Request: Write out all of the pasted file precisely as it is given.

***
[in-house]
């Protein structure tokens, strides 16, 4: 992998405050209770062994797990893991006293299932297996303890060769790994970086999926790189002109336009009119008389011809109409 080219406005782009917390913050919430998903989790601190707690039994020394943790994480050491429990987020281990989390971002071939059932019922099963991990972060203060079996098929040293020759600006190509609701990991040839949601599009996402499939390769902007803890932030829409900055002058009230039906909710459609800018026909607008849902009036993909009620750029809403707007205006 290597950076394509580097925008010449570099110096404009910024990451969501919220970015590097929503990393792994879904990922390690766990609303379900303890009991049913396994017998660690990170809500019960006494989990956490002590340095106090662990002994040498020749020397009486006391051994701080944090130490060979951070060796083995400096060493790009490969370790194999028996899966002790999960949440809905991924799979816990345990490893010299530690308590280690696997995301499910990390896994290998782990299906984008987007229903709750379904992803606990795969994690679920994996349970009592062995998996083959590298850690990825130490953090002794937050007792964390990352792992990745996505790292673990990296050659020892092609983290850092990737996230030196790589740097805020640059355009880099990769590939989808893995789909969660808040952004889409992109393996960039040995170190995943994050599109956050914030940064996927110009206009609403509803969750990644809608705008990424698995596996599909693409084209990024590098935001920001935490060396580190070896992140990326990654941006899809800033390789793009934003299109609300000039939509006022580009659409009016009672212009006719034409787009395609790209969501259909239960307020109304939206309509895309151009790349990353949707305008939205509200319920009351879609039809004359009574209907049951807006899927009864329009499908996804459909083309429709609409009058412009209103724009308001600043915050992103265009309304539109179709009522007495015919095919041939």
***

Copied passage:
[in-house]
């Protein structure tokens, strides 16, 4: 992998405050209770062994797990893991006293299932297996303890060769790994970086999926790189002109336009009119008389011809109409 080219406005782009917390913050919430998903989790601190707690039994020394943790994480050491429990987020281990989390971002071939059932019922099963991990972060203060079996098929040293020759600006190509609701990991040839949601599009996402499939390769902007803890932030829409900055002058009230039906909710459609800018026909607008849902009036993909009620750029809403707007205006 290597950076394509580097925008010449570099110096404009910024990451969501919220970015590097929503990393792994879904990922390690766990609303379900303890009991049913396994017998660690990170809500019960006494989990956490002590340095106090662990002994040498020749020397009486006391051994701080944090130490060979951070060796083995400096060493790009490969370790194999028996899966002790999960949440809905991924799979816990345990490893010299530690308590280690696997995301499910990390896994290998782990299906984008987007229903709750379904992803606990795969994690679920994996349970009592062995998996083959590298850690990825130490953090002794937050007792964390990352792992990745996505790292673990990296050659020892092609983290850092990737996230030196790589740097805020640059355009880099990769590939989808893995789909969660808040952004889409992109393996960039040995170190995943994050599109956050914030940064996927110009206009609403509803969750990644809608705008990424698995596996599909693409084209990024590098935001920001935490060396580190070896992140990326990654941006899809800033390789793009934003299109609300000039939509006022580009659409009016009672212009006719034409787009395609790209969501259909239960307020109304939206309509895309151009790349990353949707305008939205509200319920009351879609039809004359009574209907049951807006899927009864329009499908996804459909083309429709609409009058412009209103724009308001600043915050992103265009309304539109179709009522007495015919095919041939």